Wi-Fi forecasts highlight differentiation, monetization

editor's corner

Tis the season for industry predictions, and my inbox is filling up with them. Most of the predictions are, well, fairly predictable, but a handful regarding the future of carrier-grade Wi-Fi grabbed my eye, particularly because they relate to news that broke this week.

Analysys Mason wasn't exactly edgy in forecasting that small cells and service-provider Wi-Fi solutions will address mobile operators' needs for dense urban wireless coverage and capacity. It added the caveat that "limited backhaul availability, standards maturity and solution costs will blunt major deployments until late 2013 or early 2014."

What I found particularly interesting was Analysys Mason's statement that operators will begin to consider providing various grades of service over their cellular and Wi-Fi networks "to help differentiate their service and brand as well as support monetization of the wireless experience." That certainly sounds like a driver for the adoption of policy management solutions and helps to explain this week's news that Cisco Systems is getting deep into policy control by acquiring BroadHop.

Juniper Research also expects operators to increasingly engage in Wi-Fi hotspot rollouts to ease pressure on their LTE networks as well as drive up overall usage and user numbers. Juniper specifically mentioned the need for policy control as well. "New standards and initiatives will allow seamless Wi-Fi-LTE technology, assisting operators in improving user experience, applying policy control and enabling operator policy preferences along with secure access. 2013 will witness an added momentum to the scope for a consistent Wi-Fi-LTE roaming experience from a technical and commercial perspective," said Juniper.

It's worth noting that not only is seamless roaming between Wi-Fi and LTE networks a broad industry goal, but numerous players are working to advance Wi-Fi roaming across different service providers' networks, even when they're in different countries. For example, the Interoperability Compliancy Program announced this week by the Wireless Broadband Alliance specifically aims to reduce fragmentation in the way devices connect to and roam onto Wi-Fi networks.

Despite all of the wireless industry enthusiasm for Wi-Fi offloading, not all mobile operators are expected to jump on, or even stay on, the public Wi-Fi bandwagon. Informa Telecoms & Media has taken a bit of a contrarian view, predicting, "Wi-Fi will become a victim of its own success."

Informa envisions a coming shift in operator sentiment away from public Wi-Fi "as it becomes evident that the growing availability of free-to-end-user Wi-Fi devalues the mobile-broadband business model." Some mobile operators will work to better articulate the value of their cellular services, said Informa, while others "will double down on their public Wi-Fi investments to continue to propel the deployment and monetization of Wi-Fi."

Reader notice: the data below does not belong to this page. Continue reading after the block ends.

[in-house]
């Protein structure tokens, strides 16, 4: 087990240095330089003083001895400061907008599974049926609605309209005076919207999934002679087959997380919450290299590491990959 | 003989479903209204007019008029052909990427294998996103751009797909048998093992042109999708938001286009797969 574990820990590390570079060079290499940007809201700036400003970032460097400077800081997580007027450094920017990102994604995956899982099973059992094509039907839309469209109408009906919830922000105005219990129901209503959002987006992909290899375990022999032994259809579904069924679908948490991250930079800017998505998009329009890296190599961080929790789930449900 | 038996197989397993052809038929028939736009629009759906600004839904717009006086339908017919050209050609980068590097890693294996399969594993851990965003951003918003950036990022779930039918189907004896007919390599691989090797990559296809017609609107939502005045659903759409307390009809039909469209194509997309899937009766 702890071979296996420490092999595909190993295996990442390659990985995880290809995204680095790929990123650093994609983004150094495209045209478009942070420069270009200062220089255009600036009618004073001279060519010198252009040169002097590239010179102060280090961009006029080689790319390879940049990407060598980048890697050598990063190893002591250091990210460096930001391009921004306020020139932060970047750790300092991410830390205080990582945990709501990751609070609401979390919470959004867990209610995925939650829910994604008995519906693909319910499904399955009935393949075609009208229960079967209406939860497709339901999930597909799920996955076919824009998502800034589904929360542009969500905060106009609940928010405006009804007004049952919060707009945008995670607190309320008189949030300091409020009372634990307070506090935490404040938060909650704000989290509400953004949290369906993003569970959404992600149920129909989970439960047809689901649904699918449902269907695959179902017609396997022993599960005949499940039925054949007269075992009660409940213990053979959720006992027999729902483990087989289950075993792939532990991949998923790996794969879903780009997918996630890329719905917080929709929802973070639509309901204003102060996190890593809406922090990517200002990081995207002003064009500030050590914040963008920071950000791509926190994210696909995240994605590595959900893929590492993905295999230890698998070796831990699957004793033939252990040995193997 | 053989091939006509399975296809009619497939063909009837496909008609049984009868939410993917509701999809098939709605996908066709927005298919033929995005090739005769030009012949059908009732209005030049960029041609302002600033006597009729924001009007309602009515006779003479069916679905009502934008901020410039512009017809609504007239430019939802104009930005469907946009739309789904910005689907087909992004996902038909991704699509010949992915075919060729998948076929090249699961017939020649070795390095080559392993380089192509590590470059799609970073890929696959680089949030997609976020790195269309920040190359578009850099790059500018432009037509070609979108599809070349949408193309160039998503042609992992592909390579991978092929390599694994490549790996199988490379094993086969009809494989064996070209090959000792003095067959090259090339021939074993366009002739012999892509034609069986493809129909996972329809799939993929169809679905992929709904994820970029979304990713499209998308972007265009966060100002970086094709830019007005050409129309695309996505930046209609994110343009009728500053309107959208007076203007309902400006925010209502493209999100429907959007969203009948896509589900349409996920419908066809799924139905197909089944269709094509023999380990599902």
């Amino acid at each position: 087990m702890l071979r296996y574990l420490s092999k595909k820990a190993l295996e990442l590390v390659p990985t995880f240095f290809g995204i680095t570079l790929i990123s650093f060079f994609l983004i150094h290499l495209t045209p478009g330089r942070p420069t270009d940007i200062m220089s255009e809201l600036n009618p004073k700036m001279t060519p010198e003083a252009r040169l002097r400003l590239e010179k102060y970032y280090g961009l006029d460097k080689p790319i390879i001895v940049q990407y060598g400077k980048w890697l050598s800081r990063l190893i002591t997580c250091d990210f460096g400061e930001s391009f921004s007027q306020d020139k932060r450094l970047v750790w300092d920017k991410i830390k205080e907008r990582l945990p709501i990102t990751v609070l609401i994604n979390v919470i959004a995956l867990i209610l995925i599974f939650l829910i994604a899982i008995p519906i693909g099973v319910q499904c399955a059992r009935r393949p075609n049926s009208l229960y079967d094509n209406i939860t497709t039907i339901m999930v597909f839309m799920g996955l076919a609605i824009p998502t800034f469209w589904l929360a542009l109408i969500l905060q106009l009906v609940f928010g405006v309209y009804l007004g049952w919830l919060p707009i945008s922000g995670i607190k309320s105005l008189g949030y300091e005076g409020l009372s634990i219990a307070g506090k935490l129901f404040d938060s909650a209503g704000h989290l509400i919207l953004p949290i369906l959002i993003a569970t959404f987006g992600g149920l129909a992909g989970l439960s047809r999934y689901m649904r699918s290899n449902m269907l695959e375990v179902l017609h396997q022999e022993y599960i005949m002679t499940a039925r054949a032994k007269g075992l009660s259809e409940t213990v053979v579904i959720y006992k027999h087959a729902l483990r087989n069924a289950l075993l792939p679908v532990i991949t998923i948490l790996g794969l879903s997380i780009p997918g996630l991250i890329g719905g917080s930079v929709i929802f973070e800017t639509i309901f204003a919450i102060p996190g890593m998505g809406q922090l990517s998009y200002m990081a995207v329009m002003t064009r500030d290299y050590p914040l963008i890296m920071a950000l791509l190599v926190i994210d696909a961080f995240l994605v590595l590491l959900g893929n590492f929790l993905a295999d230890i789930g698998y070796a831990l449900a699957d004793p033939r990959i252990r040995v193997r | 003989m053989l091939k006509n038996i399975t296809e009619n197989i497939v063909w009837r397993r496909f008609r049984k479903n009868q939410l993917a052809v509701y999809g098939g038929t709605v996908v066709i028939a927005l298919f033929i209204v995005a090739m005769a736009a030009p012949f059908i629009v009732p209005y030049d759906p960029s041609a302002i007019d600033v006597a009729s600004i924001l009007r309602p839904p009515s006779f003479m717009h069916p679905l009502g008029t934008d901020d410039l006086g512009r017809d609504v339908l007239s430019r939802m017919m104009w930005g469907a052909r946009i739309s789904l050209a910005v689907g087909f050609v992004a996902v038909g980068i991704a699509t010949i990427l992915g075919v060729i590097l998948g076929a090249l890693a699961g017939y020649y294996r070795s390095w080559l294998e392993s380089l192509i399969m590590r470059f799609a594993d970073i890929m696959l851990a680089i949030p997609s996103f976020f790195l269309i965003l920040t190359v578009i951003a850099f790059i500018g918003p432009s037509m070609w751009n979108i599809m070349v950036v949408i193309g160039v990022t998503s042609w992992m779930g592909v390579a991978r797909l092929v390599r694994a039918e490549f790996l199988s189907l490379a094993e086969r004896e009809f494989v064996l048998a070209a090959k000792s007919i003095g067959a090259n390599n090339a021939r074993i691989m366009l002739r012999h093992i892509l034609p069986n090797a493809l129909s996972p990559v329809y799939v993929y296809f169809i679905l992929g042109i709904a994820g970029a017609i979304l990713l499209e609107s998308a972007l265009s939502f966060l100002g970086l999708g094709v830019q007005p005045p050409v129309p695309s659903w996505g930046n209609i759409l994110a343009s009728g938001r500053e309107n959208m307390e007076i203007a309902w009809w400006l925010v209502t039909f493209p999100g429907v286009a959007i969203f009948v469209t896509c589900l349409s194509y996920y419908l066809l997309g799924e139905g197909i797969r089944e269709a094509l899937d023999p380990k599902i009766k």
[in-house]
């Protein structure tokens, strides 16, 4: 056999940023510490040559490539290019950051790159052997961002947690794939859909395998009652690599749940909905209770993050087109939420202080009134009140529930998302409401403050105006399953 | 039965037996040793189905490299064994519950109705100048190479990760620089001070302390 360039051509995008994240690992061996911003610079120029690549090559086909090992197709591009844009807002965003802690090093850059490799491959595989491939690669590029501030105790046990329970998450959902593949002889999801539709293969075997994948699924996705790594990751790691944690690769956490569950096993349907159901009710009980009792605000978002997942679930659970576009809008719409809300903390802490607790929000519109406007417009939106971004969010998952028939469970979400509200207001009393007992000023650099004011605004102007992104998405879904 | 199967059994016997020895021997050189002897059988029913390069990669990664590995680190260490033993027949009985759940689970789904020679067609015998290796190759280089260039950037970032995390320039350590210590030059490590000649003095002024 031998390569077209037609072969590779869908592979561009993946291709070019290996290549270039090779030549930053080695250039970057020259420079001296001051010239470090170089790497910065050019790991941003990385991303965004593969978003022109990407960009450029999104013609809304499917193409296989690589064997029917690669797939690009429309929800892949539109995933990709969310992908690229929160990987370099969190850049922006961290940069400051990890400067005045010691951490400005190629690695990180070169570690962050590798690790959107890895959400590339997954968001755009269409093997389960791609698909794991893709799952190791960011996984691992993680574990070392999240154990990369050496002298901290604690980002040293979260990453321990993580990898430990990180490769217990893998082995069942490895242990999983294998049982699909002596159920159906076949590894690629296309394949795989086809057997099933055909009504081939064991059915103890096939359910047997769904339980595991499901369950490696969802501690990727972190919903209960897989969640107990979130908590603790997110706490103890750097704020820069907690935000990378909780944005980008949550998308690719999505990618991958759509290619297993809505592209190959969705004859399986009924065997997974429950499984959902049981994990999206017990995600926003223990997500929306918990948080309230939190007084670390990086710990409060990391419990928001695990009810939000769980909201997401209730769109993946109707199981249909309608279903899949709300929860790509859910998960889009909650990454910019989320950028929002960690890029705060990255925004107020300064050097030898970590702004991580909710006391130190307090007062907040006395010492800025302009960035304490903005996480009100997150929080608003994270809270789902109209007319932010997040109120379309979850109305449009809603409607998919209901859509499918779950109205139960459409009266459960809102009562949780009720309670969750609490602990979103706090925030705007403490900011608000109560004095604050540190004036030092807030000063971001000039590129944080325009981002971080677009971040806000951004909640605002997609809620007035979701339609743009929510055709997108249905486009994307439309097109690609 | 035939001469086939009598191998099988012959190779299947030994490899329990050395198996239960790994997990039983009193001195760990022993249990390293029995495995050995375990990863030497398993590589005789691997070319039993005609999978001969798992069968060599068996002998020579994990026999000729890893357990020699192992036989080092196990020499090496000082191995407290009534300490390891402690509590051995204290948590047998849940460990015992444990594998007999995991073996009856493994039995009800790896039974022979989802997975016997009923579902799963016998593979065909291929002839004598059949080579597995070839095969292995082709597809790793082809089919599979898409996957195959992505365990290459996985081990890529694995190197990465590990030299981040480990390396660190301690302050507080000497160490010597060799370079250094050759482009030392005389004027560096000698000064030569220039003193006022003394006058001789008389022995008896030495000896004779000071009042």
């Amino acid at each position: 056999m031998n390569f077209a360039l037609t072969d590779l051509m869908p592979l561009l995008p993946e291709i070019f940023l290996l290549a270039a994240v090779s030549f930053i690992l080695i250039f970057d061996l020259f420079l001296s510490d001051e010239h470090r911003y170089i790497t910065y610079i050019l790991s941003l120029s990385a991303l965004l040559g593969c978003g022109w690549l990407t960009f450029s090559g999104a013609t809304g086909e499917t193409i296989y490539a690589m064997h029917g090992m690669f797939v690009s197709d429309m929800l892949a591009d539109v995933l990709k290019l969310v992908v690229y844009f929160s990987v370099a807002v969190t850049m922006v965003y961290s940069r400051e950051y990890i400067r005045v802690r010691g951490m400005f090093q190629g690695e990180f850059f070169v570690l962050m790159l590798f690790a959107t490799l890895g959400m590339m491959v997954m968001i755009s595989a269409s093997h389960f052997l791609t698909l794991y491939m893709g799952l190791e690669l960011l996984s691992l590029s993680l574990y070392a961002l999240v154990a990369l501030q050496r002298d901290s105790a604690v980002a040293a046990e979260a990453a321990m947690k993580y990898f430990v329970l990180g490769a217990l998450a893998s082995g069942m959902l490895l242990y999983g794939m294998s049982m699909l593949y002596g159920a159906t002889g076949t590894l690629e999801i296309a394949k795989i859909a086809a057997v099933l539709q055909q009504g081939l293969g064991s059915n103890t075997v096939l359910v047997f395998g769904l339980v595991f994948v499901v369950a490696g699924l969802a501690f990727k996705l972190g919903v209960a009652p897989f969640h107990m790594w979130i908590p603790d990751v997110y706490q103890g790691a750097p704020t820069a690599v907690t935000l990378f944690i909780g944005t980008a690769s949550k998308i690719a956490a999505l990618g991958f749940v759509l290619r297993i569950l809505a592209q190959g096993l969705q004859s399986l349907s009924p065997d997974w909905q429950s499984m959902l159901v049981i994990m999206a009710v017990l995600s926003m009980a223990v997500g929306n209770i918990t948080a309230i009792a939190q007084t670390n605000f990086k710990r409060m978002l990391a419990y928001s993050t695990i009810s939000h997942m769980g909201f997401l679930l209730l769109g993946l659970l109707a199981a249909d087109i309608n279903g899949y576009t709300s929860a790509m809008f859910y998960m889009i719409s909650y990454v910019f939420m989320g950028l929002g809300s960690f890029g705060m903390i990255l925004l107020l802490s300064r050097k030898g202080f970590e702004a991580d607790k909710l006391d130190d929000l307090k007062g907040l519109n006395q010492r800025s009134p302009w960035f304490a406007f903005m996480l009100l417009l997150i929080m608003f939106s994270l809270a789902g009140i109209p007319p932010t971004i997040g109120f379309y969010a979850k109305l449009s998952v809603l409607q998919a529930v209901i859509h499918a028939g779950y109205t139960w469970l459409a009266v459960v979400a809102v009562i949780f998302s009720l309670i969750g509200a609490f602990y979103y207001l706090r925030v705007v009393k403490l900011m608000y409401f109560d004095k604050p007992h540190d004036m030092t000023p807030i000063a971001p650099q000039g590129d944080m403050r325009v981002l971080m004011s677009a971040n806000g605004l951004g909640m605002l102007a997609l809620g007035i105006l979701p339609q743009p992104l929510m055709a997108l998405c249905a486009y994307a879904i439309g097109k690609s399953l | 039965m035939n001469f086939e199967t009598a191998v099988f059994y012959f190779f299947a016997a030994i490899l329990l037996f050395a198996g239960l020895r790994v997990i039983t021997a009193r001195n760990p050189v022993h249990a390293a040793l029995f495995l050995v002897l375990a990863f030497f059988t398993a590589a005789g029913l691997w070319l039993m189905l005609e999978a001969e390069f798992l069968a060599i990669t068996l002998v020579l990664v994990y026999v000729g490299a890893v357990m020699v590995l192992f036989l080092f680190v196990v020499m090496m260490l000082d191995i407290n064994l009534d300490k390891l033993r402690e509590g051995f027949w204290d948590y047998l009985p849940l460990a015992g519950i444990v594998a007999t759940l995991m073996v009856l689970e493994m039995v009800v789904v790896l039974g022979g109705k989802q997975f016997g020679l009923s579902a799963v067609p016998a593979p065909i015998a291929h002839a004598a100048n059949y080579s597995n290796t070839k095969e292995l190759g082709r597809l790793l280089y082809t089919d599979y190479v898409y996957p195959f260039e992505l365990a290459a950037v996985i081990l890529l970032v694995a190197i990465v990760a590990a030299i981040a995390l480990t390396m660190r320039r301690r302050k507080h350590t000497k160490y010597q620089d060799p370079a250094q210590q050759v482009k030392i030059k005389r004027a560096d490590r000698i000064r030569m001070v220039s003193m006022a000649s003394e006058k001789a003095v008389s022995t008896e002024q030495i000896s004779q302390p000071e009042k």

Which operators will double down and which won't? I expect it will be intriguing to watch various mobile operators' Wi-Fi strategies evolve over the next 12 months, particularly because new technological solutions, such as Hotspot 2.0 and Passpoint 2.0, will make it so much easier for operators to adopt Wi-Fi and treat it just like any other sibling in their wireless air-interface families.

Policy control solutions are another worthwhile area to keep an eye on. Although they are giving operators lots of options for differentiated pricing of premium services delivered over cellular and/or Wi-Fi, we haven't seen really creative wireless data pricing on a wide scale enter the U.S. marketplace.

Mobile operators may offer unlimited plans vs. shared-data plans, but both of those reek of a one-size-fits-all approach. Loyalty programs, guaranteed QoS offers for consumers, demographically targeted package plans that combine telecommunications services with specific offerings such as social media platforms, or other even more personalized offerings are just not de rigueur here yet.

And that leads to this week's poll question. Please vote on our homepage to let us know if you think 2013 will see the introduction of innovative pricing for premium wireless data services (that applies to cellular and/or Wi-Fi) or will just bring more of the same standardized pricing packages that we've come to expect.--Tammy

P.S. I personally have only one forecast to offer: I predict FierceBroadbandWireless will not grace your email inbox on Dec. 24, 27 or 31 because we will be on a holiday hiatus. We will be back in action and bringing you the latest industry news and views on Jan. 3.